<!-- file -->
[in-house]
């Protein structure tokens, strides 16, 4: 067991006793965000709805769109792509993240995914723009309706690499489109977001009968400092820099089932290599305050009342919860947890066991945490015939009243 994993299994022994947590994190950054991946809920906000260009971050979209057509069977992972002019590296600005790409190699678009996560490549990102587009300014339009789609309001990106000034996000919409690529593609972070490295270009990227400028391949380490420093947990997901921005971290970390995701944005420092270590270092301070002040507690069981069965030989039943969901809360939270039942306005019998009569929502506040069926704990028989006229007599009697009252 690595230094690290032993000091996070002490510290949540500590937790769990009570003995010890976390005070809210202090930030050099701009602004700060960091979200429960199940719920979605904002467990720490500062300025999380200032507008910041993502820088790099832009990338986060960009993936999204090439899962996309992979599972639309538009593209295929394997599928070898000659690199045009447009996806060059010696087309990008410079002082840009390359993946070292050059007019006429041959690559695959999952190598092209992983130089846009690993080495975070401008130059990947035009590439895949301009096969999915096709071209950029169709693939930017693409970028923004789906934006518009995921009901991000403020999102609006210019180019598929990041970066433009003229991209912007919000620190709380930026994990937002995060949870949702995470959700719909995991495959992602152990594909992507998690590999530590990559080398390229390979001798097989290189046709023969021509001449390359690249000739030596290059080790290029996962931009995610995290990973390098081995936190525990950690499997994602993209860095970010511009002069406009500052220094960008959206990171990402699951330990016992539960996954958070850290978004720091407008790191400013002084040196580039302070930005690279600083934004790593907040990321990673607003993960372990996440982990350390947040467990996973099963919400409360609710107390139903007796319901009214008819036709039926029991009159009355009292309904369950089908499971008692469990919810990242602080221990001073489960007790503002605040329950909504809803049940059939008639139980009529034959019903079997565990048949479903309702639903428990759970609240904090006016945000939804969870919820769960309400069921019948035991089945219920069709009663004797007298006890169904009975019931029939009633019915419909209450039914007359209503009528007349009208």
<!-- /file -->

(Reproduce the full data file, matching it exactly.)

[in-house]
């Protein structure tokens, strides 16, 4: 067991006793965000709805769109792509993240995914723009309706690499489109977001009968400092820099089932290599305050009342919860947890066991945490015939009243 994993299994022994947590994190950054991946809920906000260009971050979209057509069977992972002019590296600005790409190699678009996560490549990102587009300014339009789609309001990106000034996000919409690529593609972070490295270009990227400028391949380490420093947990997901921005971290970390995701944005420092270590270092301070002040507690069981069965030989039943969901809360939270039942306005019998009569929502506040069926704990028989006229007599009697009252 690595230094690290032993000091996070002490510290949540500590937790769990009570003995010890976390005070809210202090930030050099701009602004700060960091979200429960199940719920979605904002467990720490500062300025999380200032507008910041993502820088790099832009990338986060960009993936999204090439899962996309992979599972639309538009593209295929394997599928070898000659690199045009447009996806060059010696087309990008410079002082840009390359993946070292050059007019006429041959690559695959999952190598092209992983130089846009690993080495975070401008130059990947035009590439895949301009096969999915096709071209950029169709693939930017693409970028923004789906934006518009995921009901991000403020999102609006210019180019598929990041970066433009003229991209912007919000620190709380930026994990937002995060949870949702995470959700719909995991495959992602152990594909992507998690590999530590990559080398390229390979001798097989290189046709023969021509001449390359690249000739030596290059080790290029996962931009995610995290990973390098081995936190525990950690499997994602993209860095970010511009002069406009500052220094960008959206990171990402699951330990016992539960996954958070850290978004720091407008790191400013002084040196580039302070930005690279600083934004790593907040990321990673607003993960372990996440982990350390947040467990996973099963919400409360609710107390139903007796319901009214008819036709039926029991009159009355009292309904369950089908499971008692469990919810990242602080221990001073489960007790503002605040329950909504809803049940059939008639139980009529034959019903079997565990048949479903309702639903428990759970609240904090006016945000939804969870919820769960309400069921019948035991089945219920069709009663004797007298006890169904009975019931029939009633019915419909209450039914007359209503009528007349009208």